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    Madras Checks

    Map Academy

    Articles are written collaboratively by the EIA editors. More information on our team, their individual bios, and our approach to writing can be found on our About pages. We also welcome feedback and all articles include a bibliography (see below).

    A colourful plaid cotton fabric from southern India, Madras checks — also known simply as Madras — derives its name from the colonial export centre of Madras (now Chennai, Tamil Nadu) from where it was shipped internationally from the sixteenth to the late twentieth century. Traditionally handwoven on pit looms with natural-dyed yarn, it was produced in various places along the southeastern coast of India, including Madras. Used for scarves, wraps and tailored clothing, Madras checks found diverse markets across Southeast Asia, Africa, Europe and the Americas, sold under trade names such as Real Madras Handkerchief (RMHK) and Bleeding Madras. It became embedded in indigenous cultural traditions in Africa, everyday clothing in Southeast Asia and the Caribbeans, as well as cosmopolitan fashion in the US. From its origins as a utilitarian fabric, the history of Madras checks is closely linked with that of transcontinental colonial trading, indentured labour, regional and cultural identity, and contemporary fashion. 

    The principal weaving centres for Madras checks have included small clusters as well as extensive setups in the towns of Kurinjipadi, Chirala, Nagapattinam, Ami, Gummidipundi, Saidapet, Perala and Sullurpet, in the present-day states of Tamil Nadu and Andhra Pradesh. The traditional production of Madras checks involves hand-dyeing the short-staple cotton yarn in vegetable-derived red, blue and yellow dyes, which combine during weaving to produce various shades including green and brown. The yarn is also sized using rice paste and coconut or sesame oil to make it abrasion-resistant, and treated in hot water. The fabric is commonly woven while the yarn is still wet with dye; the weft, often undyed, picks up the colours of the warp yarn, and a range of colours emerge from limited dyes. The fibres expand to their full extent only after the fabric dries, making the finished weave extremely compact. The fabric is often heavily starched. The materials used during the process — including indigo, turmeric, oil, and the rice gruel — as well as specific properties of the local water, give the final fabric a distinctive tactile and visual characteristics and smell. These also vary slightly by region and technique. As a plain-weave fabric, Madras checks appears the same on both its faces.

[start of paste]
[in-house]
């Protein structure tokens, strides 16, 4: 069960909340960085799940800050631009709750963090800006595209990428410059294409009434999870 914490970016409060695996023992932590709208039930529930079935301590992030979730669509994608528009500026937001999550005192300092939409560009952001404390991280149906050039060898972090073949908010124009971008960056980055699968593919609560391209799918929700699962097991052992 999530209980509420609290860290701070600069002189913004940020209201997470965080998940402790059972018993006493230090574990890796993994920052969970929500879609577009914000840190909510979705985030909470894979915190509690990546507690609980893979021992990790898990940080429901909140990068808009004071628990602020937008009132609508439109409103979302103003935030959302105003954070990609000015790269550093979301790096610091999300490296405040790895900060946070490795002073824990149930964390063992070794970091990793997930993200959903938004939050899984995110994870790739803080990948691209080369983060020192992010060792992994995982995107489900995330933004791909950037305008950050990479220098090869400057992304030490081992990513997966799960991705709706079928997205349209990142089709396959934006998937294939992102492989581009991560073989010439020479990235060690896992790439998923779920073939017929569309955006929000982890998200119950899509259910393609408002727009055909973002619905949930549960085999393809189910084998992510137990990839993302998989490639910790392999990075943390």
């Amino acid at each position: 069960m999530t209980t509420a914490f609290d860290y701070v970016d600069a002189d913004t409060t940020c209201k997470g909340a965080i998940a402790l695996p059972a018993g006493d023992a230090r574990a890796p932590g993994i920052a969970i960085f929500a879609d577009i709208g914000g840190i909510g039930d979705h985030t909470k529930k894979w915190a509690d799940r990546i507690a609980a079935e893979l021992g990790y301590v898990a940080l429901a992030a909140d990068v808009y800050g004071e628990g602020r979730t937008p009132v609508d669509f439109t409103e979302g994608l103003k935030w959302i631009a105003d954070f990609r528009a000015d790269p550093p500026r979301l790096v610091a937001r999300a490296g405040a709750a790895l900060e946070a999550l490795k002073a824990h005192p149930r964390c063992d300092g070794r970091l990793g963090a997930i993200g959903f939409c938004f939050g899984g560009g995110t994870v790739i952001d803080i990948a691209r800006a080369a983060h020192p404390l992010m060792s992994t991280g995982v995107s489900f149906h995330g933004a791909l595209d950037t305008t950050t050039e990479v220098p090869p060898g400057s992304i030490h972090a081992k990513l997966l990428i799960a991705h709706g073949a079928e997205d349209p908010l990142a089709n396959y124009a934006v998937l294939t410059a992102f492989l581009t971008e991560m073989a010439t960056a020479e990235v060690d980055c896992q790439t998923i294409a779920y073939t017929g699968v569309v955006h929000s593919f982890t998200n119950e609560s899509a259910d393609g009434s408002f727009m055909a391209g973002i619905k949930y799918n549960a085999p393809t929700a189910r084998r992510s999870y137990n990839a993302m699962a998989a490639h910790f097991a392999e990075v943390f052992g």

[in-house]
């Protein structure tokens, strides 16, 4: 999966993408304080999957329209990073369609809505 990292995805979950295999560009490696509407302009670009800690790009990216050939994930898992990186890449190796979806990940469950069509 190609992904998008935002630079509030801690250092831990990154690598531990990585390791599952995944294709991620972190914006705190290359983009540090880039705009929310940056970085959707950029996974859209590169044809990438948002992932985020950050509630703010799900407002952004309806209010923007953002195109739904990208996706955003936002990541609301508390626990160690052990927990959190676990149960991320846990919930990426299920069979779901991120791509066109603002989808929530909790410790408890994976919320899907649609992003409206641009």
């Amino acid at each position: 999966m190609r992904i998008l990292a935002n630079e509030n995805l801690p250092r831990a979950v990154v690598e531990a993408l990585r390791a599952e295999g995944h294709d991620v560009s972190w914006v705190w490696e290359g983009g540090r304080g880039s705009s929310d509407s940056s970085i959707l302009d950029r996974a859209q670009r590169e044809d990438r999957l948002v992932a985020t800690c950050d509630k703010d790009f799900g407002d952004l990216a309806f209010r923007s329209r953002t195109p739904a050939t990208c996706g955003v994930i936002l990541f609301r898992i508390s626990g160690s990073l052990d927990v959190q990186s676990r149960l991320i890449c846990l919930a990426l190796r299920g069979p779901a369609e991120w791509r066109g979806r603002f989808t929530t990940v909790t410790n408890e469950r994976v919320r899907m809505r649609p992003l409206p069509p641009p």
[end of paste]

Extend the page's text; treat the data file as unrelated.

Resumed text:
The distinctive weave pattern is often thought to have been inspired by Scottish tartan plaids — from the Scottish troops posted in South India in the 1800s as well as King George IV’s fascination with the Scottish fabric. However, the textile repertoire of South India is also known to have included kattam (‘checks’ in Tamil) and kodu (‘stripes’) long before that. Early versions of the Madras check were among the most prominent cotton fabrics historically produced in the region, and are thought to have been used locally for lungis and unstitched garments since as early as the thirteenth century. Similar yarn-dyed fabrics from South India — sometimes also included under the general category of Madras — included the more finely patterned telia rumal and the blue-and-white Guinea cloth, which became popular trade commodities to West Asia and West Africa respectively. With the travel of Tamil sailors, merchants and workers over the following centuries, checked cotton lungis became popular attire, especially among Muslim men, in many South and Southeast Asian countries, and continue to be worn among the working class across these regions.

    With Portuguese trade in the sixteenth century, the fabric reached West Africa, where it became especially popular among the Kalabari and Igbo peoples in the region of present-day Nigeria. Used for head scarves and wraps, it also came to occupy talismanic and ritual value among these communities, featuring prominently in important ceremonies, such as those surrounding births and deaths. It came to be known among the Kalabari as ‘Injiri’ — a colloquialism for ‘real India’ — and among the Igbo as ‘George’ cloth — after Fort St George, the British trade centre around which the city of Madras developed.